Meet governor hopeful J.B. Pritzker
He called for a progressive income tax in the state, which would ultimately need voter approval.
“Raise my taxes, not yours,” the Chicago billionaire investor and entrepreneur said.
He said he intends to announce a plan to revitalize central and southern Illinois and how he would like to see a increase in the minimum wage, but the state has to be careful how it implements it.
Pritzker is one of several people running for the Democratic nomination in the primary scheduled for March of next year. The field includes Chicago businessman Chris Kennedy, Chicago Alderman Ameya Pawar, Madison County Regional Superintendent Bob Daiber, and State Sen. Daniel Biss, of Evanston.
The nominee would go on to face Republican Governor Bruce Rauner in the November 2018 general election.
After speaking at the union office, Pritzker briefly spoke with the Belleville News-Democrat on Saturday.
Q: Why should people in downstate Illinois take a chance on you for governor?
A: “Because I have a record people can look at and see I’ve created jobs, I’ve enhanced education for young people across the state of Illinois, and because I’m fighting for health care, and making sure we’re standing up for universities in this state, our community colleges, and for our youngest citizens, our preschoolers, because I want universal preschool. These are all things, if you look at my background, you’ll find I’ve really accomplished big things over the years, and done that by bringing people together to solve some of the problems, (and) have helped us develop more slots for preschoolers, enhance education or feed kids in schools.”
Q: If you win and become governor, you most likely will have to work with Speaker Mike Madigan. Why do you think you could negotiate with Madigan and get a budget in place, unlike what we saw the last couple of years?
A: “Well, I’m an independent leader and independent thinker. So I’m going to go to Springfield on the issues that I’m running on and I’m going to stand up for them. Whoever the speaker of the House is or whoever the president of the Senate is at the time, those are the people I’m going to work with. It’s important to know that Bruce Rauner on the other hand has decided from the very beginning that he really didn’t want to work with anybody, he just wanted to dictate an answer and not figure out the solution by working together with people. And frankly he was so far off where people in Illinois really are on the issues. I think where I stand, standing up for education, health care and jobs, means that when I get to Springfield, having run on those issues, I’ll be able to work with people there because I think the forcefulness with which I would have run and won on it means they’ll come to the table (with) the understanding we’ve got to get things done.”
Q: Population loss has been a problem in the state. How do you stem that tide, and get us back to where we’re growing and not just Chicago?
A: “All of those things I talked about. People feel their kids can’t stay in the state, because their MAP grants are unsure, because the universities are failing, because they haven’t been funded. These are all reasons people leave — jobs, there are no jobs. That’s why by revitalizing central and southern Illinois, we’ve got to focus on rebuilding education and creating jobs. People don’t leave Illinois for any reason other the opportunities don’t exist for them. In other words nobody wants to leave their home, but they end up doing it if you can’t make a living, or you can’t get the education you deserve. We’ve got to stand up for people all over the state of Illinois, so they can stay in their home county, in their city, in their township and keep their kids there too by having great education available for them.”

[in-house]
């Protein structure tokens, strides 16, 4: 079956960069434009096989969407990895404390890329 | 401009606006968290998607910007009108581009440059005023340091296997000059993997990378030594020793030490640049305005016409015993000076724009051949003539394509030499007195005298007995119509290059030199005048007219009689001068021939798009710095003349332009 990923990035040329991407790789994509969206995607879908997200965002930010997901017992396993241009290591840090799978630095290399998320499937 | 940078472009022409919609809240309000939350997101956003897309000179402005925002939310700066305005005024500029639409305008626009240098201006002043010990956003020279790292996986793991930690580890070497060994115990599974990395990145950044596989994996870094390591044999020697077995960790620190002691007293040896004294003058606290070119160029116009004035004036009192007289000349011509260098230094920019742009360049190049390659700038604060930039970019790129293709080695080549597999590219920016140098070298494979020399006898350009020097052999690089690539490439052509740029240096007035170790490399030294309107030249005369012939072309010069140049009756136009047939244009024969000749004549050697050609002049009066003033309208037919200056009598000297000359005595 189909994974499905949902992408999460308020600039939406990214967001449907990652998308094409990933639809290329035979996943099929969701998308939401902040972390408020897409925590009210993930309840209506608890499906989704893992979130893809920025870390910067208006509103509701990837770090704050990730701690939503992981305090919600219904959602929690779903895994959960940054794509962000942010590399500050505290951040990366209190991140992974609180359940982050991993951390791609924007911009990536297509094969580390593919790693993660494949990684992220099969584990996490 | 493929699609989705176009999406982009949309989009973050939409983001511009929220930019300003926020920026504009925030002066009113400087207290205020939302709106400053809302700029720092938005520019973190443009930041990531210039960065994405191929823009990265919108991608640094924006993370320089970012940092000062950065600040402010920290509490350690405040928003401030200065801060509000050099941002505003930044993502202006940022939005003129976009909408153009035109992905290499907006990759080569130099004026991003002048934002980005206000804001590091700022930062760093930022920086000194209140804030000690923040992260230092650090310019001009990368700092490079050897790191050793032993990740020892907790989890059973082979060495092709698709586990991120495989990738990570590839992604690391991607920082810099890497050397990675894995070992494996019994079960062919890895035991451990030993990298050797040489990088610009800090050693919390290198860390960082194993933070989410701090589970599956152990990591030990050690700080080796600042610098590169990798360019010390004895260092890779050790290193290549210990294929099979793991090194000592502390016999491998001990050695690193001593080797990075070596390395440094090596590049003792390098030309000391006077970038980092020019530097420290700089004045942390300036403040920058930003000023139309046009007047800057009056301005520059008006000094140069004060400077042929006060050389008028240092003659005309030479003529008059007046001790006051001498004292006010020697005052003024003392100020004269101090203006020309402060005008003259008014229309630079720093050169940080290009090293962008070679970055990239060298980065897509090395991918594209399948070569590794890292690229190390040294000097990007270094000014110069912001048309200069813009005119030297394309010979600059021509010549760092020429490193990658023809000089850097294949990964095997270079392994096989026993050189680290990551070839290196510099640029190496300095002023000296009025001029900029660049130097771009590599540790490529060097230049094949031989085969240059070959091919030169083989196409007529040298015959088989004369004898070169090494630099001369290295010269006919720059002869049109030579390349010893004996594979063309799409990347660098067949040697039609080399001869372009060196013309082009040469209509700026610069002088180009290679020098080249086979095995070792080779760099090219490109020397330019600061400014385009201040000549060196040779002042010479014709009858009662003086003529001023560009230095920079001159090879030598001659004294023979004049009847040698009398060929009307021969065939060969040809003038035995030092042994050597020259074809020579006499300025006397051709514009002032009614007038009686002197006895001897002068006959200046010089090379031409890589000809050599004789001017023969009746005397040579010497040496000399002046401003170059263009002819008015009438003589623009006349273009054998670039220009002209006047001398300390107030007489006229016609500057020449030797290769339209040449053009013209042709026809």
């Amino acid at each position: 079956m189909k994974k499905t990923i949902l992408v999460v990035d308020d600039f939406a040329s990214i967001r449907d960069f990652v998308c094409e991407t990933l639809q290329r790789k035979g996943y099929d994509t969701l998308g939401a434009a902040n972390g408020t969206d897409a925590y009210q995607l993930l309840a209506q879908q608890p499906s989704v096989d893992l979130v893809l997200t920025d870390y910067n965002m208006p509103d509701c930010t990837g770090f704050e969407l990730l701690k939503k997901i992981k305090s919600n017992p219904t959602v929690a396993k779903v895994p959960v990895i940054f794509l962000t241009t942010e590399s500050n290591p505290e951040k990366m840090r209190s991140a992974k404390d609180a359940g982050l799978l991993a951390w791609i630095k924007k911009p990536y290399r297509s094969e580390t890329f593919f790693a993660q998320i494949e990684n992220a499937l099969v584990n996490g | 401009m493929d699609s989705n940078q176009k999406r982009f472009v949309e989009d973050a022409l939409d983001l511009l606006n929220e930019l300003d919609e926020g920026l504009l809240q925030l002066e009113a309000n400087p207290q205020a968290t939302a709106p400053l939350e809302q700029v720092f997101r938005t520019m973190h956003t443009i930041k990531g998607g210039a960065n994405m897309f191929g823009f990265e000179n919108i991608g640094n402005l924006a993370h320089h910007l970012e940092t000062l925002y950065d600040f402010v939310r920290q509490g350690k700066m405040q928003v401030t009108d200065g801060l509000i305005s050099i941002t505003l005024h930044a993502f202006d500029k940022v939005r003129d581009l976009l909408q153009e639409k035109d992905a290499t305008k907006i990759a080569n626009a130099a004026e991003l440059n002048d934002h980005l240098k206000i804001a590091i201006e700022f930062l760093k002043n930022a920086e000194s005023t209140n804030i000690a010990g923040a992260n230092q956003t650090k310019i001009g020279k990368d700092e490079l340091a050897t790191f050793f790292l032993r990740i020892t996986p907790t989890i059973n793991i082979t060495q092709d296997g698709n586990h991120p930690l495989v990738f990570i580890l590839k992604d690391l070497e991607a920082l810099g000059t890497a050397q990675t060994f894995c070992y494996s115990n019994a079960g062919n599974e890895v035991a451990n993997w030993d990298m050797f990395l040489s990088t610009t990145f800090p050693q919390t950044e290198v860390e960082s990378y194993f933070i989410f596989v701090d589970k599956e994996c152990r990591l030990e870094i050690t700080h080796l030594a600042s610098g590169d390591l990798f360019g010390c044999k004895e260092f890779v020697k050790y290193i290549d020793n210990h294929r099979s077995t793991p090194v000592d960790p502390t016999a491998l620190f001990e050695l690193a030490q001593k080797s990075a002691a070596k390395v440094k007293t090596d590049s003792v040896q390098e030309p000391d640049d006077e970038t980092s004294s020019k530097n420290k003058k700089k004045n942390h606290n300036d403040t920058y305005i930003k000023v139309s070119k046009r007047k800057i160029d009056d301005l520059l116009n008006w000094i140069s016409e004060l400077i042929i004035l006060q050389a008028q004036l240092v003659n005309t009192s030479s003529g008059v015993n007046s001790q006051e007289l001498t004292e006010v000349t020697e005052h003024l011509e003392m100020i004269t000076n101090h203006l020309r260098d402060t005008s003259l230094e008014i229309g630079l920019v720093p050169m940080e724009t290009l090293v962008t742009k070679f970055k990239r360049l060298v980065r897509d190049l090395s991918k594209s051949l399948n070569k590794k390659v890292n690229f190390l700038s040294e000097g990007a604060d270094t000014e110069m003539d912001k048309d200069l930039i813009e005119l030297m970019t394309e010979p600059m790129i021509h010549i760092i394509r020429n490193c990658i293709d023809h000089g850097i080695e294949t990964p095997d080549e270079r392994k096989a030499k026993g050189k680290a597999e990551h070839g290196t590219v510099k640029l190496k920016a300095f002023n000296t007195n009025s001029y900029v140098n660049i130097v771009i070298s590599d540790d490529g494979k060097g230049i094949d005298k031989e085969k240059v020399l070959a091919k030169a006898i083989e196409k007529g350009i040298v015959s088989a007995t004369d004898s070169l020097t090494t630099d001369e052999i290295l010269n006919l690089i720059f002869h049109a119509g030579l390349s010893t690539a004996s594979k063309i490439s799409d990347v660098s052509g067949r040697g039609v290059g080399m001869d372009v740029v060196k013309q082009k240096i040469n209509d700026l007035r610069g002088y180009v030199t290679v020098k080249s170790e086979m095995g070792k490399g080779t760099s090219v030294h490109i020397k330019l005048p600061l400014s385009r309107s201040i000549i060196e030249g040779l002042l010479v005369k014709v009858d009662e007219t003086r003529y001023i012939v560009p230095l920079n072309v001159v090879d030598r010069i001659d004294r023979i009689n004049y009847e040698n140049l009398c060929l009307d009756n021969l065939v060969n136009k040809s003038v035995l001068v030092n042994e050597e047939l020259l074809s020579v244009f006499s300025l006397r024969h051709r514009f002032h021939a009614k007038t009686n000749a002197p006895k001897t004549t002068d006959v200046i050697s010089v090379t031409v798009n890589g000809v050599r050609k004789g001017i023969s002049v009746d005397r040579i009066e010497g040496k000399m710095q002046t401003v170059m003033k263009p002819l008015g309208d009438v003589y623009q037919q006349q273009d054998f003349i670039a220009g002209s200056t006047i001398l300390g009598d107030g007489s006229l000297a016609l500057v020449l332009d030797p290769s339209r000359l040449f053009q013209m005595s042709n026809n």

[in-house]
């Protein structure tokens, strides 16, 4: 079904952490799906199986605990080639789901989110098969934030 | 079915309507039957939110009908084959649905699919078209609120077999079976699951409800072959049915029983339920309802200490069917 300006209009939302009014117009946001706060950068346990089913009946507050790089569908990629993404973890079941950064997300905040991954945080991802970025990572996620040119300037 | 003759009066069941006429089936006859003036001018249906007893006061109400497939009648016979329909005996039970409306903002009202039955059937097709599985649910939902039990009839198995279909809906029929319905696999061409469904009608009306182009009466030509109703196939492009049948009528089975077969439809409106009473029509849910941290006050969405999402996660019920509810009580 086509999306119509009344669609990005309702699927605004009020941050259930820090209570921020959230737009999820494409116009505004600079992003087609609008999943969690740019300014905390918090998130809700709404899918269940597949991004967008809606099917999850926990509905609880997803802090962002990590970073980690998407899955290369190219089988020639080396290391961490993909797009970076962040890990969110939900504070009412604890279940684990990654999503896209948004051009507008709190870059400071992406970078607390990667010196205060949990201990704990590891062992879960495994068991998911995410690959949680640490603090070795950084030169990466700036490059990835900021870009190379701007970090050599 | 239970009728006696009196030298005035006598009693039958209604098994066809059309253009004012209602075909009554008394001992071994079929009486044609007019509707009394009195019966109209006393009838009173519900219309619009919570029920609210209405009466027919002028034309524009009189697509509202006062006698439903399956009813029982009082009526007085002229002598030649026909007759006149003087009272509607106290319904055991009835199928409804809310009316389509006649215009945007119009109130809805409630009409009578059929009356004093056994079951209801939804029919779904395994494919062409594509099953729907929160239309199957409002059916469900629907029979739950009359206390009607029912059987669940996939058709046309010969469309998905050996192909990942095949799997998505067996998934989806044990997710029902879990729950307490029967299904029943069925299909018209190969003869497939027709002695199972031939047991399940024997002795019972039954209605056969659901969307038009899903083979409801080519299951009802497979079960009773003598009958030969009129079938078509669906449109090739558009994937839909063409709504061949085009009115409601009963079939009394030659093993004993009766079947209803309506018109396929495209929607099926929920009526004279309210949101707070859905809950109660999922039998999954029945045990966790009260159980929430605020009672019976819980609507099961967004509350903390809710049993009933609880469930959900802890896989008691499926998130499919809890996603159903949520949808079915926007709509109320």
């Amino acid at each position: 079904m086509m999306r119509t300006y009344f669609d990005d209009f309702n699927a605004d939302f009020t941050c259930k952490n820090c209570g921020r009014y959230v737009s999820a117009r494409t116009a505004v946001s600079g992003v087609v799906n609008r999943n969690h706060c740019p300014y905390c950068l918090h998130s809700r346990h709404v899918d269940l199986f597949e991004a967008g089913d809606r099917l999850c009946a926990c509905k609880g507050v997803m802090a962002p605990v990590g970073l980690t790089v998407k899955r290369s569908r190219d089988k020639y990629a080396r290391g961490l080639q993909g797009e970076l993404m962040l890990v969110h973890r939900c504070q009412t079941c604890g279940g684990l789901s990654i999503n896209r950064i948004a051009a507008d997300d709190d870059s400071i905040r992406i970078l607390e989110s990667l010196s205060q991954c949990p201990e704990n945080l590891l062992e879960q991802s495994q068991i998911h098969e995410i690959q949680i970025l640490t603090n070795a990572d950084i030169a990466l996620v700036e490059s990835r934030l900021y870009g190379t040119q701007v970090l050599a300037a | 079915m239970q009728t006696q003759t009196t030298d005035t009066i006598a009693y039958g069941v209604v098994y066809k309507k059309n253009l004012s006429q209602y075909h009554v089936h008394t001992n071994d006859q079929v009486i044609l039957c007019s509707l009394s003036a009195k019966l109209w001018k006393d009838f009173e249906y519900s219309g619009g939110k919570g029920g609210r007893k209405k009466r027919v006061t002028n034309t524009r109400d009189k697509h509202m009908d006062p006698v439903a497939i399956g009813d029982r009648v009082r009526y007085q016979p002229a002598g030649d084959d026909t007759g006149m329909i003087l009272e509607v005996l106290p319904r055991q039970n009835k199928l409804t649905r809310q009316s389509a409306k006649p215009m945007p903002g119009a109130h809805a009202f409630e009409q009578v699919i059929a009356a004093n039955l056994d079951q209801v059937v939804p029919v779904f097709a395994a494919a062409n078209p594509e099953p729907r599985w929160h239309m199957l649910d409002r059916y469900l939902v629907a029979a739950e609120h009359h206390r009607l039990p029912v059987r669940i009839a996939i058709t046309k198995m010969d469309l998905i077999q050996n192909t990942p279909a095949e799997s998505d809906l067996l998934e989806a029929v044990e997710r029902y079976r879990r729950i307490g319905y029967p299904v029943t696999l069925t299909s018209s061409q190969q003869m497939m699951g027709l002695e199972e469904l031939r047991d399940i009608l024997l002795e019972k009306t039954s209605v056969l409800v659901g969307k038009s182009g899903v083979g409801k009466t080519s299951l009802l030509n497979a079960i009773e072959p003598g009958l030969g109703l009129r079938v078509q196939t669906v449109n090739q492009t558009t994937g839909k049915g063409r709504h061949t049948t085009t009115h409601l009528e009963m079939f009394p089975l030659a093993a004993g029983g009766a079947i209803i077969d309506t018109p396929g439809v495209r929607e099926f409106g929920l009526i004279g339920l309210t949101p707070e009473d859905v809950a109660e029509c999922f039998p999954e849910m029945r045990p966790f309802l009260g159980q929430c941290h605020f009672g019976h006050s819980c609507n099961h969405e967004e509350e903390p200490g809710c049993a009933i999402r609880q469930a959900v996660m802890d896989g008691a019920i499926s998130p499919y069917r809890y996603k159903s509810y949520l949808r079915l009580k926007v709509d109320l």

Q: There has been talk of having redistricting reform and term limits over the last couple of years. Where do you stand on those two issues?
A: “So I’m opposed to term limits, but not for the reason you think. I think we need more competitive elections. I don’t want to take away people’s ability to vote for somebody. What I want to do is make elections more competitive and that means we should have an independent method of drawing the districts, so that it’s always going to be competitive. You just don’t have a Democrat that’s there forever, or a Republican that’s there forever, but actually have candidates across the board who are running each election cycle that people can go in and make a decision about. If you’re an incumbent and you’re doing good job, and a majority of people in your district want to re-elect you, they’ll have a choice of somebody else, but they’ll probably re-elect you. But if they don’t really have any choices, and a district is drawn so Democrat or so Republican that there isn’t a choice, then why would you even go vote, and why would anybody run on the other side. That’s one of the big reasons why I don’t want to limit competition. I want to enhance competition and that’s why I’m in favor of independently drawn maps and opposed to term limits.”
Q: You put $14.2 million into your campaign fund. How much are you willing to put in for this race, and how much do you think you’ll have to put in?
A: “All I know, with Bruce Rauner writing a $50 million check and $20 million coming from Ken Griffin and tens of millions of dollars that will come in from the Koch brothers network on his side, is somehow we have to be competitive in this race. There isn’t a number in my opinion that anybody could name. I don’t know what it would be. All I know is we got to build the infrastructure for beating Bruce Rauner and whatever that’s going to take.”